Federal immigration officials on Wednesday said a new campaign to inform the public about undocumented immigrants released onto the streets by local law enforcement helped them nab two men in Massachusetts.
The announcement comes as the Trump administration continues to battle with leaders in so-called "sanctuary cities" that protect those living in the country illegally.
The two men – one from Cape Verde and the other from Colombia – were among five people whose names, photos and criminal histories were placed on a flyer in similar fashion to the FBI's “most wanted” fugitive lists.
They were arrested after being released by state courts while their criminal cases were pending, the U.S. Immigration and Customs Enforcement’s Boston office said.
ICE offices throughout the U.S. will release information about undocumented immigrant criminal suspects to call attention to policies that prohibit the cooperation between local law enforcement agencies and federal immigration officials, said Todd Lyons, who heads the immigration agency’s Boston office.
He cited a 2017 Massachusetts state Supreme Judicial Court ruling that said local law enforcement officials don't have the authority to hold someone based on a federal immigration detainer.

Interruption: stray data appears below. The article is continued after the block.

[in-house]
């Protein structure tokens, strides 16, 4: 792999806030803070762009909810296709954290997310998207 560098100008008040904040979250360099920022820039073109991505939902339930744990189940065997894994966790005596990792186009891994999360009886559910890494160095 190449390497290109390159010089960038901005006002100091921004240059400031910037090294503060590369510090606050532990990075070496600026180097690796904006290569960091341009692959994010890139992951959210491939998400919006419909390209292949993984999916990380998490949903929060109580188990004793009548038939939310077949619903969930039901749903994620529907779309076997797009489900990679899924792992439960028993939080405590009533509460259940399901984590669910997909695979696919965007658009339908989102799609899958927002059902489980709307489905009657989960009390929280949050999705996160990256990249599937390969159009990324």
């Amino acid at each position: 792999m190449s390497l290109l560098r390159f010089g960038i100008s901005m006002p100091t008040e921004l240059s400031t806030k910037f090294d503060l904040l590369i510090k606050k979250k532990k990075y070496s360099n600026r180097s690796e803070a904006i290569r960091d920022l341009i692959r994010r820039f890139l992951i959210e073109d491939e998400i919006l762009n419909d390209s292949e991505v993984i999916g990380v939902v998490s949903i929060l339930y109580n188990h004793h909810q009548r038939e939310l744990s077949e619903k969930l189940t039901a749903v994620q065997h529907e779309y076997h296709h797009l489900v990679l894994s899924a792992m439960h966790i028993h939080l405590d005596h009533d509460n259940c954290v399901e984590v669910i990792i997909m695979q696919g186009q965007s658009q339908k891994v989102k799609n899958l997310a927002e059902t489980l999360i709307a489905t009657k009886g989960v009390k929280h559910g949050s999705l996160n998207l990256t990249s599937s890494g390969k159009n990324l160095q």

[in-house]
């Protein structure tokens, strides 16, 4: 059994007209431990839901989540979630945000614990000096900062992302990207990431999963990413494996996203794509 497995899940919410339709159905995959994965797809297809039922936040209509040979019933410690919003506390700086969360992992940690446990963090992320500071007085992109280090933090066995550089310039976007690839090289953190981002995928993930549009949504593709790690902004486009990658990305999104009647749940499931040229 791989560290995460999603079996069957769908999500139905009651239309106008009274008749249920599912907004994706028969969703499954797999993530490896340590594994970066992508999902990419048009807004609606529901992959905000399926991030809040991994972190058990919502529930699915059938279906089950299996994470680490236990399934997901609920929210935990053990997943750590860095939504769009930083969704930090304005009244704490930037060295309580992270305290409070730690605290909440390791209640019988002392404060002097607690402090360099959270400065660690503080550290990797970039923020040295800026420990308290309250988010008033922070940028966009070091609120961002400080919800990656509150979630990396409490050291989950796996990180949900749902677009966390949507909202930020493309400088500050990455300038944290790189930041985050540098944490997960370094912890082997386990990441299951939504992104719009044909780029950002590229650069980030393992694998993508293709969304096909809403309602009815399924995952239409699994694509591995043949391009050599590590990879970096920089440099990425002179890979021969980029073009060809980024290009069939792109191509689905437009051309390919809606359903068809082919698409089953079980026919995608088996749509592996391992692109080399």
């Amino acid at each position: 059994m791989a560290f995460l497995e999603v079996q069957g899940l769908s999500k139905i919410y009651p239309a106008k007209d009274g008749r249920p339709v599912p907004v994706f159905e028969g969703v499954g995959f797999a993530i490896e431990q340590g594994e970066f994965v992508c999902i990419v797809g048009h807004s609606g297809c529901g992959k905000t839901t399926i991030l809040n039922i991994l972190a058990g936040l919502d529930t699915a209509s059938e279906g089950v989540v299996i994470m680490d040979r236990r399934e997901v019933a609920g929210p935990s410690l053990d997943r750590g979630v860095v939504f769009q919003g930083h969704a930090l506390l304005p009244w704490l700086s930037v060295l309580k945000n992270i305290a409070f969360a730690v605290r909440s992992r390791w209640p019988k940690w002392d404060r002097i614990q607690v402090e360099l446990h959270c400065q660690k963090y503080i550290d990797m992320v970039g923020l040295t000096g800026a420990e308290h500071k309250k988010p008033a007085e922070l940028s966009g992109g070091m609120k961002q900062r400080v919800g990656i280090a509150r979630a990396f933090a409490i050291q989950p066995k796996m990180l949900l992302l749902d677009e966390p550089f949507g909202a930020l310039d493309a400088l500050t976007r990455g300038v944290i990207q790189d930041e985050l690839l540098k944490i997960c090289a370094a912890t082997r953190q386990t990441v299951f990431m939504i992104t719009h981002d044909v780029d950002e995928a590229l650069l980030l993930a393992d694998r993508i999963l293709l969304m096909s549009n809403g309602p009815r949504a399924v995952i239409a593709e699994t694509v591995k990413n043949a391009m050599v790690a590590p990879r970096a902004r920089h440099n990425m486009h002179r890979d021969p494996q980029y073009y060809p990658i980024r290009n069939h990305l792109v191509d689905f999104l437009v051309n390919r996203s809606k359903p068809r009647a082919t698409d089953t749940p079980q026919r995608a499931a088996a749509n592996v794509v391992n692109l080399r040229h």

ICE often issues detainer requests to ask local and state authorities to alert them when a jail inmate in the U.S. illegally is being released so immigration officers can take them into federal custody to begin deportation proceedings.
Many cities have adopted sanctuary policies prohibiting authorities from complying with the requests.
"The politicization of law enforcement at any level, whether it be federal, state or local, does not make anyone safer,” Lyons said in a statement.
The Brockton District Court denied an immigration detainer for the Cape Verdean man. He faces charges of driving under the influence, assault with a dangerous weapon and threatening to bomb or hijack.
The Colombian, who faces assault with intent to rape, indecent assault and battery, was released after the Chelsea District Court had denied a detainer request.
Some state judicial leaders slammed the deportation of undocumented immigrants awaiting trial over the court's objection.
“It certainly is an affront to justice,” state Supreme Judicial Court Chief Justice Ralph Gants and Trial Court Chief Justice Paula Carey wrote in a Thursday letter to Lyons.
Boston is one of several cities where U.S. Customs and Border Protection tactical units are being deployed to assist in ICE efforts.